Good to know: You always have to show a valid certificate of insurance on your car’s windscreen. When you receive your insurance documents (usually by mail) they will include a small tear-off slip which is the “certificat d’assurance”. In case of police control, you should keep the other part once signed in your glove compartment with your ownership certificate (“carte grise”). But do not leave all your insurance papers in the glove compartment!

Your insurer may also send you another form to keep in your car in case of accident ("constat amiable d’accident") which is supposed to facilitate the description of an accident: you can describe and sketch the details of the accident, write down the insurance details for both parties. The carbon-copied form must be signed by both parties involved in the accident. Before signing, make sure that you agree to the content! Then you will have to send it to your insurance company. For more information, see the brochure "car accident in Europe: how to react?".

You should ask your insurance, when making a claim, to which mechanic (“garage”) you can take your car to for repair. Usually the insurance has an authorised repairer. This will in most cases also facilitate necessary expert visits and hopefully speed up the repair procedure.

You might have to pay an excess (“franchise”) unless you chose a comprehensive policy without it.

This works when you are covered by insurance. However, in some cases, you may be refused insurance by your insurance company, although insuring your car for damages to another person or property is mandatory for the driver of a vehicle registered in France.

You therefore have the possibility, under certain conditions, to compel the insurance company to provide you with the respective insurance through an independent administrative body, called “Bureau central de tarification (BCT)”. This body is responsible for determining the contribution amount you must pay the insurance provider of your choice. The decision of the BCT is binding for the insurance company concerned.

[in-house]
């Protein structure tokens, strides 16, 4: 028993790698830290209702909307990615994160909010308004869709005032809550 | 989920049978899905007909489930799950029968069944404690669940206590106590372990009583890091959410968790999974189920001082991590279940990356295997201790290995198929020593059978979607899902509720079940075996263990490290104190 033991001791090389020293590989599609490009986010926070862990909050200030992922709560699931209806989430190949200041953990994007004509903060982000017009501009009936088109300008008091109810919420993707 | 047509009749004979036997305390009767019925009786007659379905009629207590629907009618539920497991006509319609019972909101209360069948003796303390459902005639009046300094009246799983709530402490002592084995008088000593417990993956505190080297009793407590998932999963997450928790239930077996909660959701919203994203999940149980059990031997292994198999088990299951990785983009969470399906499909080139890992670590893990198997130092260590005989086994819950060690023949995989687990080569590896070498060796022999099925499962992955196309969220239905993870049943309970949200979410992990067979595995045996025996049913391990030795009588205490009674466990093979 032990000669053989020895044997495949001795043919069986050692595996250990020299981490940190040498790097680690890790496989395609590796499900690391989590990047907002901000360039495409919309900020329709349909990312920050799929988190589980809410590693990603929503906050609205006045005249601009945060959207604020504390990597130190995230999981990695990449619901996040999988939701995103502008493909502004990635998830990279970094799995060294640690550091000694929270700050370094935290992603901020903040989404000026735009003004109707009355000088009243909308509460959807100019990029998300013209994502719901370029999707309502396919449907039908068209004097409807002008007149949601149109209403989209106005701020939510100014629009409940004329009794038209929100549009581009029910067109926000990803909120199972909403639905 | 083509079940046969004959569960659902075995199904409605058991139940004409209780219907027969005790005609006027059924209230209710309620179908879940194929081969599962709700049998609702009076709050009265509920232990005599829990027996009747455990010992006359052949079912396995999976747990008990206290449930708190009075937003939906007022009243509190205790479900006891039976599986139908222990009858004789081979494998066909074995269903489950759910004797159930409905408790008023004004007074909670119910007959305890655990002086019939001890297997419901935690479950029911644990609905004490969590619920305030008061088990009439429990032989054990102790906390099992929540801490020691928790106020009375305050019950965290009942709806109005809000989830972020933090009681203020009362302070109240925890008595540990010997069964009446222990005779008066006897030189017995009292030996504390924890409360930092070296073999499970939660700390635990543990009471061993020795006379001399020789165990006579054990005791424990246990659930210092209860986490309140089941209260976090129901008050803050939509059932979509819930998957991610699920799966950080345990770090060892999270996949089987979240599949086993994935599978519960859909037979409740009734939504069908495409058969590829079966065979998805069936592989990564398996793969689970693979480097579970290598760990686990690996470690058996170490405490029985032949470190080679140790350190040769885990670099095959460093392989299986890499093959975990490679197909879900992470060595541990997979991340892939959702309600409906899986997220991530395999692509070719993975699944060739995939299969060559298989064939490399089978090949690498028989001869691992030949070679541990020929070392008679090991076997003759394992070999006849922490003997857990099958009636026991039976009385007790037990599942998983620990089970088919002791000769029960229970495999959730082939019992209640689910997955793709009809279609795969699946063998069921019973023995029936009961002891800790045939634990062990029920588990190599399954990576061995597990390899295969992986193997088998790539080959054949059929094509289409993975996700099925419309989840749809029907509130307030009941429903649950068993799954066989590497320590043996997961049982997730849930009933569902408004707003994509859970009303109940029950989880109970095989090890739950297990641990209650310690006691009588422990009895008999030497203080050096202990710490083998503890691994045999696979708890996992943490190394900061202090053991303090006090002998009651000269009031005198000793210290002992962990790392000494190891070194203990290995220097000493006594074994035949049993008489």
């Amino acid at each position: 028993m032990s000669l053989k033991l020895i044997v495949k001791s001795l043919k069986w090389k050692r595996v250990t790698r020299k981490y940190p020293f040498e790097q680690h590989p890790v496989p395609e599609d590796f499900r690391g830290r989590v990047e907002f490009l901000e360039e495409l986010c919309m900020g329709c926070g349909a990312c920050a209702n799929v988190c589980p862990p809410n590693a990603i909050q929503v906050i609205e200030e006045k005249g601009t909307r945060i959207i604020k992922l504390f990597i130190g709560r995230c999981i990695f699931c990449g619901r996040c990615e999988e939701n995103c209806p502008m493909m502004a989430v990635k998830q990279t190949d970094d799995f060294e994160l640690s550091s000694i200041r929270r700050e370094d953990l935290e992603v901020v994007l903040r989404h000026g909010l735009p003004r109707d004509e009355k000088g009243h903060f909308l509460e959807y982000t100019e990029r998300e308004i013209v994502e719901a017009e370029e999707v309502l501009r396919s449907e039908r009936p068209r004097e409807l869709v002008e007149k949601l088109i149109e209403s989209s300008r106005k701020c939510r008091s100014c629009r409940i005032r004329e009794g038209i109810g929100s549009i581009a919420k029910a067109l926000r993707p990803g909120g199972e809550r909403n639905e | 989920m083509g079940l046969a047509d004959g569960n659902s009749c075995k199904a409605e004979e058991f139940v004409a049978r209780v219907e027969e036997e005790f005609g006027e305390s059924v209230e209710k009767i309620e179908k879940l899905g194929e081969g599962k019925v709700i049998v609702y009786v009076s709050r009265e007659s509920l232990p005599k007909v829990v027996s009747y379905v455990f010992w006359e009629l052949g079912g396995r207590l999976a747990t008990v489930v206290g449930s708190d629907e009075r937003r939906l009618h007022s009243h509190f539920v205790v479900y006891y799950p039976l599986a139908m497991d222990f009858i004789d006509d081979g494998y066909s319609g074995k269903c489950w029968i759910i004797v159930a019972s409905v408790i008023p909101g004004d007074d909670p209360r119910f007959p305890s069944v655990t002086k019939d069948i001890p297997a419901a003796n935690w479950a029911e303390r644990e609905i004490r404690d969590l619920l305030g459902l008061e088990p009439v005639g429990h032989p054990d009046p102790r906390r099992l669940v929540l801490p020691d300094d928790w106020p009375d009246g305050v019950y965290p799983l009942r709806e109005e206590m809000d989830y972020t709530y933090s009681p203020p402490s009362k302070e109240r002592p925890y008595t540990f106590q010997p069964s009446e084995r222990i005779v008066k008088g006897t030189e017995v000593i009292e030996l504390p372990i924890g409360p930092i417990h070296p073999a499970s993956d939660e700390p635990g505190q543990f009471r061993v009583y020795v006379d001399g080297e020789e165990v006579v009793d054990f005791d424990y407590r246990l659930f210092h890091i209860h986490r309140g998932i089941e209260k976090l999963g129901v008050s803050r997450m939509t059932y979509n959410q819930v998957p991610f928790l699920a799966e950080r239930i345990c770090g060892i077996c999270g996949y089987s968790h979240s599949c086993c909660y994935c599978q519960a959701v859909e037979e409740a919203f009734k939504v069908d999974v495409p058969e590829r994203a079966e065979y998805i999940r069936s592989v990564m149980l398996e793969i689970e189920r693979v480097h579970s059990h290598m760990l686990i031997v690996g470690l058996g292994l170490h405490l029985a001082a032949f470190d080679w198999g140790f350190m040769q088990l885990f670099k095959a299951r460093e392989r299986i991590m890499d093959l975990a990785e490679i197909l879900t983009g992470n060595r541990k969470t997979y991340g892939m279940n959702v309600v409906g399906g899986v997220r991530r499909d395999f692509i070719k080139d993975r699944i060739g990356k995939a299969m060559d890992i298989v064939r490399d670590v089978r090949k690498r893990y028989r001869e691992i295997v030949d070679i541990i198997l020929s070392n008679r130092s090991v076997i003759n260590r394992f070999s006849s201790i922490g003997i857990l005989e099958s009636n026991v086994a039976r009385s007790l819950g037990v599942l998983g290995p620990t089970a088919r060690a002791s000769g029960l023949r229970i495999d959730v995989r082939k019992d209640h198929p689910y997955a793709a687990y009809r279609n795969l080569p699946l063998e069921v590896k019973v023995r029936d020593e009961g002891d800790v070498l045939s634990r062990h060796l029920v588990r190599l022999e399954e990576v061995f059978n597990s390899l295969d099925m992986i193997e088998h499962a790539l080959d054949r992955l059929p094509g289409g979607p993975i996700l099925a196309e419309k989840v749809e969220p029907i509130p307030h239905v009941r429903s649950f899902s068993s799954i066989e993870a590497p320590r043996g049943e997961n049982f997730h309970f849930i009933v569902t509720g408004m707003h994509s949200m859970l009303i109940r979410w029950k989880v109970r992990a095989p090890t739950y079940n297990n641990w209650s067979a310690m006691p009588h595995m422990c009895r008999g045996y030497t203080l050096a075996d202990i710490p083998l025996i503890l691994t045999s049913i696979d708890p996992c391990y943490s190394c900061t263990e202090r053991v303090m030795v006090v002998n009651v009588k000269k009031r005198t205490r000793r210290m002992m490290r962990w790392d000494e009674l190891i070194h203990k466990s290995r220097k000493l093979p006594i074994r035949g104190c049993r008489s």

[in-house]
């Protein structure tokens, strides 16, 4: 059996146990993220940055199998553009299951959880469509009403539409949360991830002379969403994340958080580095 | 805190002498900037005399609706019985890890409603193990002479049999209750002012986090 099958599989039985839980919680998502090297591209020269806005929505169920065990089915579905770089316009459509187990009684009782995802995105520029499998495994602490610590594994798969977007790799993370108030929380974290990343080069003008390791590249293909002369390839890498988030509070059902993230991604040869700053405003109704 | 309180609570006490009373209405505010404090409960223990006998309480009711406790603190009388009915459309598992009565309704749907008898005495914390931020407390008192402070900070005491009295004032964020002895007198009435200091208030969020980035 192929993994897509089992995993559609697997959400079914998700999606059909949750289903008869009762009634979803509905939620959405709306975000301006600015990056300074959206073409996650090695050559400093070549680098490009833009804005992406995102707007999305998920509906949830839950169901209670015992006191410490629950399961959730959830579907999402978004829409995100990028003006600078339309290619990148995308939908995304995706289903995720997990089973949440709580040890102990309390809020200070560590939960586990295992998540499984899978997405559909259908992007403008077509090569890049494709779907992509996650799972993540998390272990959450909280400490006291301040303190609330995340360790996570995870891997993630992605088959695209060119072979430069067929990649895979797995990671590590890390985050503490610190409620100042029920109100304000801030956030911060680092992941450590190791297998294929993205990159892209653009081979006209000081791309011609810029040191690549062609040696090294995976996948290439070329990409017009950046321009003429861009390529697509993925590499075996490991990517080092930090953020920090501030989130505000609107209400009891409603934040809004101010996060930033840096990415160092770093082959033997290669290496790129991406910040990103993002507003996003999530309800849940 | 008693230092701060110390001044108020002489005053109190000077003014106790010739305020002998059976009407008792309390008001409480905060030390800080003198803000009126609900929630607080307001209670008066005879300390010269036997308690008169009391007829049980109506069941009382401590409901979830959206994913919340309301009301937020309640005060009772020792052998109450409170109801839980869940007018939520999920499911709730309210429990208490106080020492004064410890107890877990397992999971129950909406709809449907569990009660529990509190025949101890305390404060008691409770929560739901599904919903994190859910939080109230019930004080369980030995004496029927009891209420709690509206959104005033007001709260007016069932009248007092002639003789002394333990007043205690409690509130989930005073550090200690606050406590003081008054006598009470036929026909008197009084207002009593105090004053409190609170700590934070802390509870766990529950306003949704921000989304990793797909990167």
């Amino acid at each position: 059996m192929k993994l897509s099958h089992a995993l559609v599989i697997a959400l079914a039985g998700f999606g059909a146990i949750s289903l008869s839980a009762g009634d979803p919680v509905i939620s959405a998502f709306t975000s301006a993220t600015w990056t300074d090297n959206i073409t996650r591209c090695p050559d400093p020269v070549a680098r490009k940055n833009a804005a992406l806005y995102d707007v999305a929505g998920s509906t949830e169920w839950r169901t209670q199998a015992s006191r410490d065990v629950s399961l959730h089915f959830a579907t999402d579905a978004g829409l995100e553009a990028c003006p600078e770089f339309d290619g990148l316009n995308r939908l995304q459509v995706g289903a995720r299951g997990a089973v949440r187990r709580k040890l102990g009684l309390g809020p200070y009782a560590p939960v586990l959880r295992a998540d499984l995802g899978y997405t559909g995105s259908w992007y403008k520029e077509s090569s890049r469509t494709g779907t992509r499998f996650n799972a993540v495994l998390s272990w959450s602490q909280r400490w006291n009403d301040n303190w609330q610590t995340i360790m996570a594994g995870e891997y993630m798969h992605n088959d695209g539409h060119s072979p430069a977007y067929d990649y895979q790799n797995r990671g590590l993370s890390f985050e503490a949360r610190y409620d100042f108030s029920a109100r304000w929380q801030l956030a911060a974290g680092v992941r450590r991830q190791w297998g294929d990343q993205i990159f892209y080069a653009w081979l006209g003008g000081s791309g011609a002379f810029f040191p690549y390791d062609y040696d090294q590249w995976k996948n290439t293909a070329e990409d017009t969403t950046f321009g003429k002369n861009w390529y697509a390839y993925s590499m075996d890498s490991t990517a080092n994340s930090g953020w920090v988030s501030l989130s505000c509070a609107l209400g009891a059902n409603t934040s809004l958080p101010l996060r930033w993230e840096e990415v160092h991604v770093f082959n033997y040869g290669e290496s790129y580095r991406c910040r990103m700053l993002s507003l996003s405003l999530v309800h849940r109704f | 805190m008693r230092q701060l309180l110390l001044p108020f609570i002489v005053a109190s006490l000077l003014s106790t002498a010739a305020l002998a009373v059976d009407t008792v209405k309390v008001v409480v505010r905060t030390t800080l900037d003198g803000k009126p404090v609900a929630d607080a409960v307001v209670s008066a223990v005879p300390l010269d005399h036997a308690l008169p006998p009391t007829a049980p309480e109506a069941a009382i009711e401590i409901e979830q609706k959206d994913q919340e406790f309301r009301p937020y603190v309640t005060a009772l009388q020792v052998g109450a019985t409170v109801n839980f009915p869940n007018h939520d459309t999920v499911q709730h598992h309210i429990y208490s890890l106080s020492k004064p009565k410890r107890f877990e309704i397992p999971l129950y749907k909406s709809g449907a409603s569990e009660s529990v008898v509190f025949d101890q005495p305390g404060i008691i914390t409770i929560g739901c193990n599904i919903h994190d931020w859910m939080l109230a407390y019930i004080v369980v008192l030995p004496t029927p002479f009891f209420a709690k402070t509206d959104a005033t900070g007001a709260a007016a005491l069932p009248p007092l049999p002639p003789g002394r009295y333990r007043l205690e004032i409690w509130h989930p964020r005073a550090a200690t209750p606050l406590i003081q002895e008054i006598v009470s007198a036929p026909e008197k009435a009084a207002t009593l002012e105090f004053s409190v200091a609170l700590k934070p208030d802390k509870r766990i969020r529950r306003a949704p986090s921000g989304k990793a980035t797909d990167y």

The procedure to follow unfolds into two distinct steps

Attention! The procedure is very formalistic. You must therefore follow it closely and keep a copy of the documents you send as well as any postal receipts.

1. Request to the insurance provider

You must have made a request to complete a contract for civil liability insurance and have received a refusal from the French insurance provider. At this stage, it is advisable to ask your insurance provider for two copies of the document called “proposition d’assurance” (application form), in which the reason for refusal of the insurance provider is specified. If you have difficulties to receive them, the form is available here. You then send one of the copies (by registered letter with acknowledgement of receipt), correctly filled out, to the head office of the insurance provider that refused your request for insurance. This letter should include:

  • Identification of your chosen insurance provider,
  • A written statement from your former insurance provider, detailing the number of years you have been insured without any accident,
  • A copy of your registration document (formally known as “carte grise” in France) and of your driving licence,
  • A request for a cost estimate.

2. Submitting the matter to the Bureau central de tarification

The head of the insurance company has 15 days to reply to your request. Once the 15 days have passed, the request is considered denied. You then have the possibility to submit the matter to the BCT during the next 15 days, following the refusal (whether implicit or explicit).

It is advisable to send the correspondence by registered letter with acknowledgement of receipt, including:

  • the second copy of the completed form,
  • acknowledgement of receipt of the insurance provider concerning the correspondence you have sent,
  • The estimate, along with the letter of refusal of the insurance company (in case the company has made no response, enclose a letter indicating the lack of response),
  • The photocopy of your registration document (former “carte grise”) and your driving licence,

The statement of information from your former insurance provider

The BCT then determines the amount of insurance contribution you must pay and thus obligates the insurance company to provide you with insurance. This decision is made within a deadline of 2 months and is disclosed to both parties concerned (yourself and the insurance company). You must then transmit your consent to the BCT (by registered letter with acknowledgment of receipt).

In order to insure your vehicle, it is now sufficient to pay the contribution to your originally chosen insurance provider.

Attention: while you are awaiting the decision of the BCT, your vehicle is not insured!

For further information on the conditions and terms of submitting your insurance matter to the BCT as well as its contact details, have a look at the BCT website or at the “fiche pratique” (practical information sheet) available on the website of the Institut National de la Consommation (INC) (information in French).